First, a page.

The photos below are what we saw.
hotel room on the top floor had a view of the Iguazu
Falls. The noise was tremendous and we were more than a
was to walk to the trails around the falls from the hotel.
As we left the hotel, we passed this odd tree that had fruit
growing on the trunk. These may be some kind of figs.
hotel Melia was nice but pricey due to its exclusive location in
the National Park.
lower falls trail we could see the outflow downstream from the
falls. Above, a RIB with tourists heads towards Devil's
Throat to get a good dunking. The water level was rather
low, but the river still produced powerful currents. We
also saw white water rafters on this stretch of river.
trail we got a view of the main falls area known as Devil's
Throat. Note the viewing area on the Brazilian side of the
spotted this baby iguana.
lower trail took us to a view point for the small side of Iguazu
Falls. Note that in this context, "small" is quite
walkway at the upper right. There were hundreds of
small side falls.
amount of water going through the throat on the left was
staggering and the noise was tremendous. Huge curtains of
spray were thrown into the air.
lower trail ended in a viewpoint that required a
backtrack. Kathleen was enjoying the view.
side fall was a sheet of water.
to the upper trail we passed more small side falls.
funky creatures are called coatimundi. In Costa Rica they
were called pesote, in Argentina, they are called coati. I
call them odd, but they are highly effective hunters and
beggars. This fellow is clearly not scared by
people. There were dozens of signs warning against feeding
or petting them; they have sharp fangs and can give a nasty
were tons of butterflys of various sizes, shapes and colors.
While I was taking the butterfly photo, I was
leaning against the hand rail and this pesote bull-dozed past
me. Not just brushing against be, but pushing to get
by. Not seeing him coming, I jumped and yelped as I did not
know what it was.
upper trail brought more outstanding views. Note the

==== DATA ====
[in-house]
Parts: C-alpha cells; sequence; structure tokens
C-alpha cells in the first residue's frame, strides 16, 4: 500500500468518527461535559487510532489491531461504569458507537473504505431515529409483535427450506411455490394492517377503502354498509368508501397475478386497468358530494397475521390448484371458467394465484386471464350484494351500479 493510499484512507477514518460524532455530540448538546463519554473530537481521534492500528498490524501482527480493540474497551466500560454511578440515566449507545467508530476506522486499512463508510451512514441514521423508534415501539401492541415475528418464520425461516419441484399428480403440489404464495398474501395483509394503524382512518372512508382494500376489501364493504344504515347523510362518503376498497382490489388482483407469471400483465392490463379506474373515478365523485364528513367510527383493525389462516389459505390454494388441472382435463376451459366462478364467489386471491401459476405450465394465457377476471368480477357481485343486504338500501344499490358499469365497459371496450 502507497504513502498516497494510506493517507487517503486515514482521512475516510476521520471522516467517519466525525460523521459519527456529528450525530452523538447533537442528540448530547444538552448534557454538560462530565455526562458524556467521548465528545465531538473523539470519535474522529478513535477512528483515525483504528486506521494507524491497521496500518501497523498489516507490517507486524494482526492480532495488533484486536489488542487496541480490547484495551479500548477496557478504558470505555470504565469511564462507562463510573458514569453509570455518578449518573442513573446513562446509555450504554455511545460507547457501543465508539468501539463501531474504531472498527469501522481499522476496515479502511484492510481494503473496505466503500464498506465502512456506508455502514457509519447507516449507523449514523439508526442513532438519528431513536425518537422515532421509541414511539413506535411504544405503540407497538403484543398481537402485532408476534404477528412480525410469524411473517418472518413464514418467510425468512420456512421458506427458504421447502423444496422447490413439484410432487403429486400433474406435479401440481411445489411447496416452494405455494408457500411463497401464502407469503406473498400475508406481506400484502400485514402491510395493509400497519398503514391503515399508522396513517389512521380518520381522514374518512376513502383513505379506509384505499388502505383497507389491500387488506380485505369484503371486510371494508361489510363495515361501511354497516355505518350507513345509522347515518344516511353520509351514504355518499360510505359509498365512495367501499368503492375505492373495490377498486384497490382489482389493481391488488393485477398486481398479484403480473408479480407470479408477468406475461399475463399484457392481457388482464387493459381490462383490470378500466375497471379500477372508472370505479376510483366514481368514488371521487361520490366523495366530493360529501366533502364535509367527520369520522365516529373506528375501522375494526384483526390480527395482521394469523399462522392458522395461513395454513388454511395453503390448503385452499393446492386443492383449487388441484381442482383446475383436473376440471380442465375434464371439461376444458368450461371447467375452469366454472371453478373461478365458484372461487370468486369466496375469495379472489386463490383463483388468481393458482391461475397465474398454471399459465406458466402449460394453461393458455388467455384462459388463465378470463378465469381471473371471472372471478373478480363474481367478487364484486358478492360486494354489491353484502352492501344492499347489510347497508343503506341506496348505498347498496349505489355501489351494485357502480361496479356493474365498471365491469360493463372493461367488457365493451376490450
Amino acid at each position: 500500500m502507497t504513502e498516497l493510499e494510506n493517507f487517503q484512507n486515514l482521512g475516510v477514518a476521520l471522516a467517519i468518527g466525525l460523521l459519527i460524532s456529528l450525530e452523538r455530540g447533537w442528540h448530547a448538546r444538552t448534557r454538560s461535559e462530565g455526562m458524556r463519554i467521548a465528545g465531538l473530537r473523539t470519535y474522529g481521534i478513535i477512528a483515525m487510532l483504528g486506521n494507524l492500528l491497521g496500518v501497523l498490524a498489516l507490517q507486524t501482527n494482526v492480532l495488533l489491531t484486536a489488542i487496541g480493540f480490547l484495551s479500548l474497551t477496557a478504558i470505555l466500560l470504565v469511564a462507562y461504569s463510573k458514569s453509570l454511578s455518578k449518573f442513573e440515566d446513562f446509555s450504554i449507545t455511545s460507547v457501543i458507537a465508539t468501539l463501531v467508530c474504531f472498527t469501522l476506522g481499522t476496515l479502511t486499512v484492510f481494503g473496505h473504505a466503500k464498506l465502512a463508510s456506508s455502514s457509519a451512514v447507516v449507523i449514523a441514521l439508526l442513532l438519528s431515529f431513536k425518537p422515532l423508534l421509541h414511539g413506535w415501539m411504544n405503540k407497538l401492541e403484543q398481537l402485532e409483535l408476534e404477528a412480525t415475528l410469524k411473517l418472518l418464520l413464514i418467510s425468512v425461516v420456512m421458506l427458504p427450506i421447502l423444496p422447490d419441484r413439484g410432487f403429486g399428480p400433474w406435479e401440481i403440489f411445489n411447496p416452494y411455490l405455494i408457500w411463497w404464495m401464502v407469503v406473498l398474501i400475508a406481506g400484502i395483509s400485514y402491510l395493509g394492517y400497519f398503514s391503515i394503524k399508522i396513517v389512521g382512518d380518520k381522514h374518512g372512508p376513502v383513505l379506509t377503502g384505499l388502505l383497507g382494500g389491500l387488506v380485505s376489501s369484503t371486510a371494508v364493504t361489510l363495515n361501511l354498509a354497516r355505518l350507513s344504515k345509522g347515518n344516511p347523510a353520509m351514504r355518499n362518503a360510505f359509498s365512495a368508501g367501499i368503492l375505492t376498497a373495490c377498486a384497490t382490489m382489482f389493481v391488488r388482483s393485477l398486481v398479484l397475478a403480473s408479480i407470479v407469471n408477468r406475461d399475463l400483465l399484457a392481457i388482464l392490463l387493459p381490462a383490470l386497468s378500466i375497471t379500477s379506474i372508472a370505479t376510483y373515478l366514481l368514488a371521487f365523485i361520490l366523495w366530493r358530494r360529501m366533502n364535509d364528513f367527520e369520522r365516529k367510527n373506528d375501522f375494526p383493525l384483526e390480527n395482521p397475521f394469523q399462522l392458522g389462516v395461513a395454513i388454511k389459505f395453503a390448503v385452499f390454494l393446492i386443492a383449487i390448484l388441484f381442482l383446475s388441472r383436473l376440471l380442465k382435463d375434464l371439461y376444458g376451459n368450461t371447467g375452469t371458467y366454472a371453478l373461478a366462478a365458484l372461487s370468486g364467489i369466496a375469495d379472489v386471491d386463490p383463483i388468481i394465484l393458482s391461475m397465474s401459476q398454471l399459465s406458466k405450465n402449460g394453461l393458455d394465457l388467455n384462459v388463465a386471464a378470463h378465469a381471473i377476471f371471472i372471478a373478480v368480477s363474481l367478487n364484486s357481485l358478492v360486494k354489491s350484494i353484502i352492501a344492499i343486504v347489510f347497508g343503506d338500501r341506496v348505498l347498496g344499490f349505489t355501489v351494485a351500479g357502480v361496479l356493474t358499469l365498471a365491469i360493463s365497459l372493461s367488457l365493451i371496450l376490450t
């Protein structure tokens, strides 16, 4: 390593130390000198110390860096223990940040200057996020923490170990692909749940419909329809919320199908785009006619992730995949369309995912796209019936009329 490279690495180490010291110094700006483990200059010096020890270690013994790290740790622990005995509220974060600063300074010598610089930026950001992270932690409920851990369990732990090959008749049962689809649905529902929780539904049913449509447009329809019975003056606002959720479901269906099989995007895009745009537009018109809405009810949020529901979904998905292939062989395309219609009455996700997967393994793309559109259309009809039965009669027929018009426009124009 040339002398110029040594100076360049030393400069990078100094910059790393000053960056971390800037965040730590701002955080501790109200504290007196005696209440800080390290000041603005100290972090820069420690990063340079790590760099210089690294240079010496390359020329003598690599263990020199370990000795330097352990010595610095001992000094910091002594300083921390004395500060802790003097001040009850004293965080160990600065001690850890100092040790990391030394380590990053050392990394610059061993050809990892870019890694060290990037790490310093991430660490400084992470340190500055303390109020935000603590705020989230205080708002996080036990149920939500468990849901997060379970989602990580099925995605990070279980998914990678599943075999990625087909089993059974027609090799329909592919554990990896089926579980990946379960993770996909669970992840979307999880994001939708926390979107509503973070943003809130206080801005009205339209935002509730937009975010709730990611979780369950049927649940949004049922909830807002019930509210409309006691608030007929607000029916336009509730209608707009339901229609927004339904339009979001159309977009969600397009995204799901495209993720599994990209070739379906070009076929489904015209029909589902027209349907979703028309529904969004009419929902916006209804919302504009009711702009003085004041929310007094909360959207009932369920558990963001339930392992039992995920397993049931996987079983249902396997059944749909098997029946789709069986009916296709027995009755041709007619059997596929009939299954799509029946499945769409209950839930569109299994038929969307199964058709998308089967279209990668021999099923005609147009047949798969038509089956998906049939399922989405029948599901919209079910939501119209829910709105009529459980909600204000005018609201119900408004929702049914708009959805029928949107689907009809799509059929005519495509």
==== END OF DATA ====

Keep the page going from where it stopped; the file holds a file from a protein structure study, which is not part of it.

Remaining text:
walkway on the right.
entire flow of the Parana River goes over Iguazu Falls. I
never saw what the fall count was, but I am guessing many
hundreds and the count changes with the water level. I am
sure this is a sight to behold during the rainy season.
upper trail winds its way along the crest of the cliff providing
out the flow going down the throat. Absolutely stunning.
day wore on, the volume of tourists increased. The upper
trail was hundreds of feet above the lower trail.
of the upper trail overlooks we could see our hotel on the far
were tons of vultures circling overhead. Seeking what, I
do not know, but it seems that their roost was in the tree above
the viewpoint. We were careful not to pass underneath for
fear of being bombed.
trail passed over many small branches of the Parana River.
On one backwater we spotted this turtle sunning on a rock.
We hiked back to the hotel for some lunch and a refresh on the
lunch, we headed back to the train station to catch a ride to
the Garganta del Diablo (AKA" Devil's Throat") area of the
falls. Along the way we spotted this good-sized iguana.
Falls is a natural wonder of the world. While these are a
wonder, they are far from natural. Her boyfriend was a
brute; about 6'5" or so.
the train from Estation del Cataratas to the falls. The
train ride was quite a distance away (maybe 5 km) and took 15
minutes. Then another 15 minute walk from the falls
station via an elevated walkway to the Throat overlook.
The upper area of the Throat was not that impressive, but 10
noise was tremendous and huge volumes of spray were ejected
during the river fall over the cliff. The spray produced a
Throat is a trench that has been dug by the flow of the river.
The water descends from all sides into the trench. In the
photo above, structures on the Brazilian side are visible.
were a ton of folks at the viewpoint and everyone was jostling
for a chance to get to the railing to have an unobstructed view
of the falls. When I got my turn, I un-zoomed the lens to
16mm (very wide angle) and managed to get a shot of the
throat. The power generated by the falls was stunning.
and I stayed at the viewpoint long enough that the crowds
abated; they headed back to the train station for a return to
the shore. We got unobstructed views free from jabbing
elbows. Note the small island in the center of the photo
above: it is being separated from the cliff by the erosive power
of the water. Tannins from rotting plants leave dark
streaks in the water.
was enjoying herself.
having fun as well. Iguazu is awesome; a truly memorable
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Photos and Text Copyright Bill Caid 2018, all rights
For your enjoyment only, not for commercial use without attribution.